Sometimes I wonder if America is so wicked, the Lord is punishing us. During the past two years we have not had enough rain to produce a real good crop and the dust storms have been discouraging. Dust piles up along the fences, burns your eyes when doing field work, piles up along the window sills and sifts over the furniture and bedding, making it nearly impossible to keep the home clean. But, when we think of our friends in Nebraska, the Dakotas, Kansas, Oklahoma and Texas who have been forced to leave their homes and farms to search the highways for work and food for their hungry children, I guess we should not complain. Many thousand of acres of what was once good farmland is truly devastated in the states mentioned above. They are suffering a double depression. Here in Calhoun County, when our crop yields are low it will help FDR's farm price program by reducing surpluses. We should thank God that we are only touched by the dust storm blight.
There is a bright side coming up, people are now hopeful that our new president will get things going like he promised during his election campaign. Perhaps the National Recovery Act passed last June 16th will turn the tide. The closing of lake city banks stole the savings from many of our friends and neighbors who were using such savings to sustain life. The newspapers say FDR wants to destroy six million hogs to raise market prices. Father says it is a sin to destroy all that food while millions are starving. However, even though father doesn't believe in destroying food, he is real encouraged abut FDR's farm credit act.
This reform will make it possible for us to re-finance our farm loan that is presently in arrears. Now, father will not lose his farm and our nice home.
Dear Graphic reader, if you are still in the Time Capsule, it is now harvest time, 1934. We are disappointed with this year's crops. On top of all our economic problems, the Lord handed us a drought and a short crop. I guess we are affected more severely by the devastation in the so-called dust bowl states. Last spring we had a short rainfall and severe dust storms that gave mother the shivers. She stuck paper strips along the window-sills, rolled rugs against the doors, but still it sifted in, dry and fine as talcum powder but gritty to taste and touch. The dust left film on dishes in the cupboards and towels stored in drawers, chairs, peoples' faces and hair. We sometimes had to use our car headlights when driving during mid-day. Drifts of dust piled against the fences like snow-sometimes one or two feet deep. When snow thawed last March, the ground was frozen and much of the water ran off. We had only scant showers during April and May and temperatures were abnormally hot. We stirred our ground as little as possible, but we sowed oats, harrowed in the clover and planted corn when the time came. The corn seemed to sprout quite well in spite of the weather, however, in July, when the corn needs and inch of rain every week, we got only a few scattered showers. Often clouds would develop only to leave a very light sprinkle and pass on. Unfortunately, the corn had to contend with more than the drought. Hordes of chinch bugs marched in to attack us. Father saw them as barbarians swarming over our land.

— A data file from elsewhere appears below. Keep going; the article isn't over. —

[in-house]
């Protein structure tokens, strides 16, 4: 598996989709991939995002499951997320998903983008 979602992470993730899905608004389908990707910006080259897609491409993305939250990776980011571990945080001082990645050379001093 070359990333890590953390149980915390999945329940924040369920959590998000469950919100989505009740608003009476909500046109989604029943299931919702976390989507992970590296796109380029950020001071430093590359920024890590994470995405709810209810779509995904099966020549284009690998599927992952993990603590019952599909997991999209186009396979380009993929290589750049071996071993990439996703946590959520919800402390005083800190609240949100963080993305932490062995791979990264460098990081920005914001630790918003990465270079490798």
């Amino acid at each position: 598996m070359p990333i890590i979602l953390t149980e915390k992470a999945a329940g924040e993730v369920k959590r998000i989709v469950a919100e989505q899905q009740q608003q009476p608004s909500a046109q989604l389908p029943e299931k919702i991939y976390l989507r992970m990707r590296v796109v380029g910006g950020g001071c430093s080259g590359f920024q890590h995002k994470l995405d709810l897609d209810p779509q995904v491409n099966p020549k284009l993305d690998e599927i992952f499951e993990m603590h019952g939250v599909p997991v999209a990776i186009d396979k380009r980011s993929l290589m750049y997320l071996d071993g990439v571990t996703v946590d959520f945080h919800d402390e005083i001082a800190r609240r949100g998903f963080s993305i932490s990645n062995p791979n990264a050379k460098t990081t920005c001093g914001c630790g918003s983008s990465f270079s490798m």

But, more mischief came. Grasshoppers, like locusts in the Bible, came to visit us, settling in our fields. Grasshoppers have a nasty habit of eating just the small stem that fastened the oat kernel to the stalk. We were lucky, our alfalfa hay crop was quite good and the hoppers did not seem to feed on it. So, on top of the drought, chinch bugs damaged our corn and hoppers virtually destroyed our yield of oats.
However, in spite of all our problems this year of our Lord, 1934, father was able to re-finance our farm and we will receive the first corn/hog check from Henry Wallace's farm relief program. This money will help father pay some of his debt obligations and perhaps a little tuition money so I can go to college. Mother insisted we purchase a new battery type console radio for our family to enjoy. We have not been able to afford batteries for our old Atwater Kent, three tuning dial, juice hog with its high speaker horn and raspy sound. We all enjoy Edgar Bergen and his dummy, Charlie McCarthy, Jack Benny, Fred Allen, Kate Smith, Bing Crosby and many others. Network programs are great. As a matter of fact, it's a great time to live, especially for those of us who are young and look forward to a challenging future. I am inspired by Eddie Cantor's radio program on Sunday nights, when he sings his Depression Song which goes something like this: " Potatoes are cheaper, tomatoes are cheaper, now's the time to fall in love - the butcher, the baker, the candle stick maker - knows just what you're thinking of, - etc., etc., etc.,"
Well, friends and neighbors, it seems at this point and time we should perhaps re-enter our time capsule, batten down the hatches and blast off toward home in 1983. After a brief period of recuperation from the pressures of living during the early thirties, we will have our time capsule serviced and re-fueled for a return trip to experience more depression years and the period of time that follows. When we compare the thirties with the eighties, and compare America with other countries in the world, we must of necessity become truly grateful for our forbearers who laid the foundation for our existence as citizens of the greatest country the world has ever known. Let us thank almighty God for our blessings- such is our heritage.